If you were Donny and Marie, you would probably want to leave the '70s behind too.
When the Osmonds reunited at the Flamingo Las Vegas in 2008, it was as if the kids had flown the nest, but their parents -- in this case, lifelong fans -- held off converting their rooms into an office, preserving their childhood artifacts in hopes they'd be reclaimed.
The singing siblings were rightly proud to show off their present-day selves. Both looked and sounded great (and still do) in peak "Dancing with the Stars" shape, belting show tunes and Stevie Wonder classics.
But the attempts to dust off the sibling-rivalry, cue-card banter of their toothy past seemed forced. Been there, done that.
And when the show went off the rails with a Stray Cats "Rock This Town" cover in summer-stock "Guys and Dolls" zoot suits, it was hard to call: Deliberately campy shout-out to insipid '70s TV? Or an old-habits-die-hard relapse?
The duo have updated their show to run at least through 2012, just in time to promote the new country-pop album they recorded together. The new show has the same structure -- half-hour solo sets from each, framed by combined material -- but it makes peace with the past.
With Donny's set in particular, it's like the old scrapbooks have been rescued from a closet, and he's having fun dusting off the memories. You laugh with, not at, his update of the Osmond brothers' ridiculous 1971 hit "Yo-Yo."
Donny and the male dancers first strut in front of a vintage video of the Osmond brothers in their finest '70s jumpsuits. "But I had the haircut first!" Donny says of the amazing tonsorial similarities to Justin Bieber. Then the song gets all white-boy funky, as it might sound should the Bieb cover it today. No worries about laugh at versus with. You just enjoy.
A few chuckles still are not as obviously deliberate. One could argue a Donny and Marie show would be quite dull without such moments: Marie strapping on a guitar and pretending to rock it for Aerosmith's "Walk This Way," leading into a hip-hoppy update of "These Boots Are Made for Walkin'." Or Donny working an animal-print vest and getting blasted by a smoke machine in "Crazy Horses," known to Osmond esoterics as the one hit that traded bubble-gum pop for a genuine rock riff.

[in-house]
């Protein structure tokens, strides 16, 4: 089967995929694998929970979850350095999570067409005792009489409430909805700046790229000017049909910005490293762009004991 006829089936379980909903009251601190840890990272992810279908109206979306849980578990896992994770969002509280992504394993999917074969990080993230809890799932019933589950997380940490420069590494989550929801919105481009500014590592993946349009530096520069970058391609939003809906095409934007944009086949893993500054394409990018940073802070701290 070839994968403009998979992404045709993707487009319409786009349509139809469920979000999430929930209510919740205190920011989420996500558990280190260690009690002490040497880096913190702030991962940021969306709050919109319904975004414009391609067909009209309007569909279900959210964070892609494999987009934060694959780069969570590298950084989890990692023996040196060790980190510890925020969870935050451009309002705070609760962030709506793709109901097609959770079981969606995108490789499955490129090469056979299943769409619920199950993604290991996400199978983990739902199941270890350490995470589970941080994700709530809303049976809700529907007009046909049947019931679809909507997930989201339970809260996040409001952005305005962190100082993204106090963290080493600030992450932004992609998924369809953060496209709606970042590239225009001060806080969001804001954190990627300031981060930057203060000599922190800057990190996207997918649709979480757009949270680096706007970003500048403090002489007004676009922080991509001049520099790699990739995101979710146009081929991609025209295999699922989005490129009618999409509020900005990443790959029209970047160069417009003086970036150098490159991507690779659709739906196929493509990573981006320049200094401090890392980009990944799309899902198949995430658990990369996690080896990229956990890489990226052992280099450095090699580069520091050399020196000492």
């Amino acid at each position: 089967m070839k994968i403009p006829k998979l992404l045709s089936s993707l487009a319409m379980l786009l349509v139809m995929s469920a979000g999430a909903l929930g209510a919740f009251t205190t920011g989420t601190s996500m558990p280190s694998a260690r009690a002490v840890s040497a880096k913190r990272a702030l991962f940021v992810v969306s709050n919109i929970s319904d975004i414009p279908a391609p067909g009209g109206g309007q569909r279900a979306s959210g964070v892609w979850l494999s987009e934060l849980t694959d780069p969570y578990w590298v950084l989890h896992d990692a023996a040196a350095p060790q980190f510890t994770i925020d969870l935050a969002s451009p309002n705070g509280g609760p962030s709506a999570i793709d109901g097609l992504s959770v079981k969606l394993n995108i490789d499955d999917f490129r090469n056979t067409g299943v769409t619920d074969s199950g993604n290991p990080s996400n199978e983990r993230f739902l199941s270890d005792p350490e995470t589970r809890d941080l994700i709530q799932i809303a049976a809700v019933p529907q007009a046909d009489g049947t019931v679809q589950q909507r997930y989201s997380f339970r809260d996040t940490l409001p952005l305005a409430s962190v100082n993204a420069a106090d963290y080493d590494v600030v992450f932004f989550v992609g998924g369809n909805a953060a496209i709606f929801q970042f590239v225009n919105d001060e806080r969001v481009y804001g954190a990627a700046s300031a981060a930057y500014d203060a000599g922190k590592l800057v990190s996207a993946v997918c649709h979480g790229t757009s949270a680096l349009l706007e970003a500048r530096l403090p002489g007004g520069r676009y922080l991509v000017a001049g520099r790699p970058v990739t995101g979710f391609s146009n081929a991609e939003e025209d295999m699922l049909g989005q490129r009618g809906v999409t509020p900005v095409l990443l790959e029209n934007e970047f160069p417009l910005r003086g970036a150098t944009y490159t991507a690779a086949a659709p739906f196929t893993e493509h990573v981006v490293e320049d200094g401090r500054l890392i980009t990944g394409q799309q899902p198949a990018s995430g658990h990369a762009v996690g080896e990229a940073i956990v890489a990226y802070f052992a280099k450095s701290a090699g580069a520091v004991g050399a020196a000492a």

The larger effort holds a relaxed but sure grasp on the balance between nostalgia and present-tense headliner showcase, the type that dominated Vegas before the acrobats.
These two have spent their lives as entertainers, so the pacing is just right, and there's hardly a wasted moment. But they also grew up in an era that drew a distinct line between "entertainer" (a la Andy Williams, who discovered them) and the singer-songwriters forging their own generation's standards.
When Marie gets on her knees to belt Liza Minnelli's "But the World Goes 'Round," from "New York, New York," people applaud the showboating delivery, not a feeling for the lyrics, despite their resonance a year after her son's death.
But she does make that honest connection with "Somewhere" from "West Side Story," especially after talking about her late son Michael onstage.
Donny also reaches beyond pure showmanship with an anecdote about his son's Mormon mission, followed by an original tune it inspired, performed at the piano. But because he is incurably a showman, he doesn't stay seated there once the band kicks in.
It's still very doubtful that anyone show-shopping on the Strip would have a neutral opinion about Donny and Marie, or check their baggage at the door and see them with an open mind. In the early days of their reunion, the two acted as if such a thing might be possible.
Now, as they stand at just the right distance while closing the show with their TV-variety sign-off, most people will be glad they couldn't keep that door closed.
Contact reporter Mike Weatherford at mweatherford@ reviewjournal.com or 702-383-0288.